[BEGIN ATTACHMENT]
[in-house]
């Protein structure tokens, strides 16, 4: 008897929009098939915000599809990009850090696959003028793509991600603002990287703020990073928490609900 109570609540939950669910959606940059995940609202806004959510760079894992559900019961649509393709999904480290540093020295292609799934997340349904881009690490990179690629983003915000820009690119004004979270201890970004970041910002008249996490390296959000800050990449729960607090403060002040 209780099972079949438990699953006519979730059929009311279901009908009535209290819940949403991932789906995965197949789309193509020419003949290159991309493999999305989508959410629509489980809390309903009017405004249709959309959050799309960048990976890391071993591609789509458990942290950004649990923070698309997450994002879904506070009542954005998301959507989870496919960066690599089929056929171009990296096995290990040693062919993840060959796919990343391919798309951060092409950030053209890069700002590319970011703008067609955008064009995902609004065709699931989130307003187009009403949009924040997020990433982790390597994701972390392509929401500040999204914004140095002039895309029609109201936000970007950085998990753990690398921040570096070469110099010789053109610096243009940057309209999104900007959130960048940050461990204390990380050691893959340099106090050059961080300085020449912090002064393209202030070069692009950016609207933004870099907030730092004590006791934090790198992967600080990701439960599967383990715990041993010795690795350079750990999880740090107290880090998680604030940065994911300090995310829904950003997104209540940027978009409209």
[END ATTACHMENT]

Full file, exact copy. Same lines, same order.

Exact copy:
[in-house]
């Protein structure tokens, strides 16, 4: 008897929009098939915000599809990009850090696959003028793509991600603002990287703020990073928490609900 109570609540939950669910959606940059995940609202806004959510760079894992559900019961649509393709999904480290540093020295292609799934997340349904881009690490990179690629983003915000820009690119004004979270201890970004970041910002008249996490390296959000800050990449729960607090403060002040 209780099972079949438990699953006519979730059929009311279901009908009535209290819940949403991932789906995965197949789309193509020419003949290159991309493999999305989508959410629509489980809390309903009017405004249709959309959050799309960048990976890391071993591609789509458990942290950004649990923070698309997450994002879904506070009542954005998301959507989870496919960066690599089929056929171009990296096995290990040693062919993840060959796919990343391919798309951060092409950030053209890069700002590319970011703008067609955008064009995902609004065709699931989130307003187009009403949009924040997020990433982790390597994701972390392509929401500040999204914004140095002039895309029609109201936000970007950085998990753990690398921040570096070469110099010789053109610096243009940057309209999104900007959130960048940050461990204390990380050691893959340099106090050059961080300085020449912090002064393209202030070069692009950016609207933004870099907030730092004590006791934090790198992967600080990701439960599967383990715990041993010795690795350079750990999880740090107290880090998680604030940065994911300090995310829904950003997104209540940027978009409209």